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U.S.A.: United States Alone

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The myth of globalization lives on in the minds of business people only (the economic miracle, open markets etc.) It’s all a bunch of hooey to justify the outsourcing of jobs and screwing the most profit out of a market place as possible.

When the major player in the so called free market is as isolationist minded as the current American Administration it is reflected in the attitudes of their people. With a foreign policy based on our way is the only way it makes it hard for anything new or different to penetrate.

Whether trade goods, raw materials, or intellectual ideas, it makes no difference. Goods and material are subjected to tariffs and other protectionist policies in contradiction of the aims of freer trade. Cultural items either are rejected out of hand or adapted to be more “American.” The case of two foreign authors, one famous and one not so, is a prime example of the cultural isolationism currently existing in the United States.

I recently wrote a review of a wonderful book by the Indian author Ashok Banker. He is in the midst of publishing an adaptation of a 3,000 year old epic Indian saga called the Ramayana. The tale has been used as a teaching tool for countless generations through the exemplary attitudes and behaviour of the central character Prince Rama. Through him concepts and philosophies central to “a good person” are explored and described.

In a comment Ashok posted on his web site in response to my review, he said that he was glad that I, a westerner, was able to understand the precepts espoused in the story. He had already lost one publisher in America who, after publishing the first book of the series, refused the rest on the grounds that the public would be unwilling to try and understand the ideas expressed in his books. His British publisher has recently taken on the responsibility for publishing the rest of the series.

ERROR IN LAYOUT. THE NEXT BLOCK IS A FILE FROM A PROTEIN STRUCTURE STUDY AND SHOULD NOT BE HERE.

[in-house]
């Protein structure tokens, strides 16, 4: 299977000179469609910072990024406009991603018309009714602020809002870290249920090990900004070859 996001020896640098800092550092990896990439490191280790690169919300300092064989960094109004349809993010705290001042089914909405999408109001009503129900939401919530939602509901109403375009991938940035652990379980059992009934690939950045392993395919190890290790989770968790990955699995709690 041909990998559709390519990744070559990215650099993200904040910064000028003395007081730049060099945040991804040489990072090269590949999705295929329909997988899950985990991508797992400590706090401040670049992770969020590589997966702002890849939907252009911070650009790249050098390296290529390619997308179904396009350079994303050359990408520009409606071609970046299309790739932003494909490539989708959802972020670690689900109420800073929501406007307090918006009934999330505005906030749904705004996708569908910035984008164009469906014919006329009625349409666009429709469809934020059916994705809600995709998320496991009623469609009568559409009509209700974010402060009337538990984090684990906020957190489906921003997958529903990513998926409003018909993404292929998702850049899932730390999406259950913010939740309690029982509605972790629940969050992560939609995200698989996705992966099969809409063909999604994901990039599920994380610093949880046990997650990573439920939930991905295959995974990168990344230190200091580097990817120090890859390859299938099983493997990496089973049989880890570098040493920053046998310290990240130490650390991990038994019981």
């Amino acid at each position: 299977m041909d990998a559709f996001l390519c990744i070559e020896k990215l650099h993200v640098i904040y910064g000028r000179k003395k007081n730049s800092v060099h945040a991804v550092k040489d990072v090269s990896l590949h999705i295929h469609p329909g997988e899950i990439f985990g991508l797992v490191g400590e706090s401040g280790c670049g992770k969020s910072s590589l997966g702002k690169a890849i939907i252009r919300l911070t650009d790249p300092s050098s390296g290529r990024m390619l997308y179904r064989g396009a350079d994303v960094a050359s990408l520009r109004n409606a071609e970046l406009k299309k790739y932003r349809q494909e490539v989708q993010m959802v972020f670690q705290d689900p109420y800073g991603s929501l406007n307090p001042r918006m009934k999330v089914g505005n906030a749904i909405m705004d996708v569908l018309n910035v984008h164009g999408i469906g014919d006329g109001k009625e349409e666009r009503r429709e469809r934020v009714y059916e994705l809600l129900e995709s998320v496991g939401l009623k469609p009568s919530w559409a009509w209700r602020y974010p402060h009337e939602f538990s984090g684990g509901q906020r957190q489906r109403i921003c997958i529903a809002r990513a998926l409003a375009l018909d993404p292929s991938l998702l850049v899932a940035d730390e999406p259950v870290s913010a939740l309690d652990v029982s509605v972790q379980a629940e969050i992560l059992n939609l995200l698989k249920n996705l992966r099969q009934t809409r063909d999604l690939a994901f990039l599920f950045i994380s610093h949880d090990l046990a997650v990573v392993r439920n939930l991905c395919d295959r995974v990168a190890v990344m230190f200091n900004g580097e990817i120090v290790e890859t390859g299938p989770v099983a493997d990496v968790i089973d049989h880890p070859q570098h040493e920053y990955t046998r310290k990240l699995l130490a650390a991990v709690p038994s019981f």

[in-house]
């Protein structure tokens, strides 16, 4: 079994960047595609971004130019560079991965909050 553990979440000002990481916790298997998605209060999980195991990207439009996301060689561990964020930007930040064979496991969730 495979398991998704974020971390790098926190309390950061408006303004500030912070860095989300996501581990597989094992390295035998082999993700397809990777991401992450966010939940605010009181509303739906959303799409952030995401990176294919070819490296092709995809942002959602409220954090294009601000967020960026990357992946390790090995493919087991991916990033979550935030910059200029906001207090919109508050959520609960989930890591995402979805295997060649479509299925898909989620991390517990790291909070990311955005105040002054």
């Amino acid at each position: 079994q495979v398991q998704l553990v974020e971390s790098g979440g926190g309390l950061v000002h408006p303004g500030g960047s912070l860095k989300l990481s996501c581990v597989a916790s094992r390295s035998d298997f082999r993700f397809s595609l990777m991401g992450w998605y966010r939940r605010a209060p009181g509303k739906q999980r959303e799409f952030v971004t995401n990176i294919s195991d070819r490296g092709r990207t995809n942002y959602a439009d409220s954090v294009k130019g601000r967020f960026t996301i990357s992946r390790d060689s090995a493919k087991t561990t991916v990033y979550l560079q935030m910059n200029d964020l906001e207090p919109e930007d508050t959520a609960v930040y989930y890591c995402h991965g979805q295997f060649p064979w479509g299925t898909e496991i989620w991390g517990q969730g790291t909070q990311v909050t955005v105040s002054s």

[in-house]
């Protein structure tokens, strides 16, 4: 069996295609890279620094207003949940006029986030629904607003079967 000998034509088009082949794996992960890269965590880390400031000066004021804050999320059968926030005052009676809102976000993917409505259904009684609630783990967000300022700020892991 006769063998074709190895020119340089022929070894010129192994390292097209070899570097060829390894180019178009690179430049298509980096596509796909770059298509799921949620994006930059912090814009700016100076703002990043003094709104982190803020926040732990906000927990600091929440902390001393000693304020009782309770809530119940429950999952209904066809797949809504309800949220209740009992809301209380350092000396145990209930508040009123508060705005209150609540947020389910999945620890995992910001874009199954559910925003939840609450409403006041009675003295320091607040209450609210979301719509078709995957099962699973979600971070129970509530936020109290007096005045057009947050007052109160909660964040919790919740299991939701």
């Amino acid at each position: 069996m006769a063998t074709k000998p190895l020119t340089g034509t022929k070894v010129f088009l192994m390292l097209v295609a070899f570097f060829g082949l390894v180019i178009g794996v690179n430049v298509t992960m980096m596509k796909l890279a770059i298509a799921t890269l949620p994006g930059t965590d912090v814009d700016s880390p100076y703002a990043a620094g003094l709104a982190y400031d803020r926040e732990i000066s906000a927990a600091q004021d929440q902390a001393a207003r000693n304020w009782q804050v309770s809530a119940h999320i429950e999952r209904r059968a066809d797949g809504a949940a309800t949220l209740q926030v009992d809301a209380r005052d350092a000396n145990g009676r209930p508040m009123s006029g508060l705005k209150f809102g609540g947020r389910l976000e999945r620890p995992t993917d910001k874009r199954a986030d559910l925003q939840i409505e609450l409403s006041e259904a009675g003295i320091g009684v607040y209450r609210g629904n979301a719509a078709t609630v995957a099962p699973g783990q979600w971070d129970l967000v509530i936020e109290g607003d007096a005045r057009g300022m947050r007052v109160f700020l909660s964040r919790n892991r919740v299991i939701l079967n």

This didn’t come as too much of a surprise to me. He is not the first author whose work has either been rejected, or been considered too “foreign” for an American audience.

J.K. Rowling’s “Harry Potter” books have to be translated into American. All of those “difficult” to understand British figures of speech and sayings! Instead of a character “doing her nut” she gets angry, or being “barking,” they’re crazy. Now that may not seem like much, but to me it’s indicative of a culture that refuses to make the effort to understand the differences that give distinctiveness to a people.

In Canada, we have what we call a distinct society in Quebec. They have a culture and language that differs from the rest of the country, French. Even their civil law code is different from other provinces. Various provisions in Federal Provincial relationships have been developed to ensure the protection of that uniqueness.

Although it can be at times a serious bone of contention it is also one of the things that many of us celebrate. A diversity of cultures makes for a far more interesting country. Instead of trying to assimilate new peoples into our country, we encourage them to retain pride in where they come from, recognizing that each new flavour enriches us all.

The United States has always been a melting pot, where everybody has been encouraged, by one means or another, to be Americanized as quickly as possible. By cutting off the roots of their people, they’ve made a potage of blandness which discourages diversity. In their ego, they believe that after less then 300 years in existence they have created the ultimate in civilizations. When one considers that other countries have evolved traditions and cultures over the course of a thousand years plus, this claim becomes even more ridiculous.

But so firm are they in this belief that they have no hesitation in imposing their will in as many ways as possible on the world. Whether it’s a military invasion, the imposition of anti-family planning clauses in aid packages, or simply the exporting of mass culture, they continually attempt to make the world more in their image.